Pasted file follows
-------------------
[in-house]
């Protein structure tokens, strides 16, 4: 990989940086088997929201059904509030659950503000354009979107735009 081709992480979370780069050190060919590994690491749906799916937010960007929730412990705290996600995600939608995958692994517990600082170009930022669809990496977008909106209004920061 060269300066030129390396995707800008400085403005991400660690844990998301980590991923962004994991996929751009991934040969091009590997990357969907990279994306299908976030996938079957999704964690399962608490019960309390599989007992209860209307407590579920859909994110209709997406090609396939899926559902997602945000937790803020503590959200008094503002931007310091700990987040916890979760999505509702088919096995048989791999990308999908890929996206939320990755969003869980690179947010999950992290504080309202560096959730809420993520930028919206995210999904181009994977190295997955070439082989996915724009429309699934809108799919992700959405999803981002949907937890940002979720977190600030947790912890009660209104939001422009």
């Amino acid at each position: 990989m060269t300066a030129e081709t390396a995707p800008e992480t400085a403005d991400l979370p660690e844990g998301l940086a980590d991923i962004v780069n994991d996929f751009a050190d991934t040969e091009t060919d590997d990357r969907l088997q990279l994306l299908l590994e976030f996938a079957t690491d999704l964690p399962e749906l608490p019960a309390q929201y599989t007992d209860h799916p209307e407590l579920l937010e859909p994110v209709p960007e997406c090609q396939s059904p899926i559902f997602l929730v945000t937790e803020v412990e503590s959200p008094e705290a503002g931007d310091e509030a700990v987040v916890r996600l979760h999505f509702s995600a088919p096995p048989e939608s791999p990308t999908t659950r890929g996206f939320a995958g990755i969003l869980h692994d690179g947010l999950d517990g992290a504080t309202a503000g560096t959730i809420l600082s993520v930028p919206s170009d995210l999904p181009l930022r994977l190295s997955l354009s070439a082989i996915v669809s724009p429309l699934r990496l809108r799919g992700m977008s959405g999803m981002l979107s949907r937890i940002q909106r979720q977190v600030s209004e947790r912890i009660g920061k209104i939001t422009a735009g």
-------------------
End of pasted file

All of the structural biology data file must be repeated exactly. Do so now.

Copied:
[in-house]
């Protein structure tokens, strides 16, 4: 990989940086088997929201059904509030659950503000354009979107735009 081709992480979370780069050190060919590994690491749906799916937010960007929730412990705290996600995600939608995958692994517990600082170009930022669809990496977008909106209004920061 060269300066030129390396995707800008400085403005991400660690844990998301980590991923962004994991996929751009991934040969091009590997990357969907990279994306299908976030996938079957999704964690399962608490019960309390599989007992209860209307407590579920859909994110209709997406090609396939899926559902997602945000937790803020503590959200008094503002931007310091700990987040916890979760999505509702088919096995048989791999990308999908890929996206939320990755969003869980690179947010999950992290504080309202560096959730809420993520930028919206995210999904181009994977190295997955070439082989996915724009429309699934809108799919992700959405999803981002949907937890940002979720977190600030947790912890009660209104939001422009």
């Amino acid at each position: 990989m060269t300066a030129e081709t390396a995707p800008e992480t400085a403005d991400l979370p660690e844990g998301l940086a980590d991923i962004v780069n994991d996929f751009a050190d991934t040969e091009t060919d590997d990357r969907l088997q990279l994306l299908l590994e976030f996938a079957t690491d999704l964690p399962e749906l608490p019960a309390q929201y599989t007992d209860h799916p209307e407590l579920l937010e859909p994110v209709p960007e997406c090609q396939s059904p899926i559902f997602l929730v945000t937790e803020v412990e503590s959200p008094e705290a503002g931007d310091e509030a700990v987040v916890r996600l979760h999505f509702s995600a088919p096995p048989e939608s791999p990308t999908t659950r890929g996206f939320a995958g990755i969003l869980h692994d690179g947010l999950d517990g992290a504080t309202a503000g560096t959730i809420l600082s993520v930028p919206s170009d995210l999904p181009l930022r994977l190295s997955l354009s070439a082989i996915v669809s724009p429309l699934r990496l809108r799919g992700m977008s959405g999803m981002l979107s949907r937890i940002q909106r979720q977190v600030s209004e947790r912890i009660g920061k209104i939001t422009a735009g």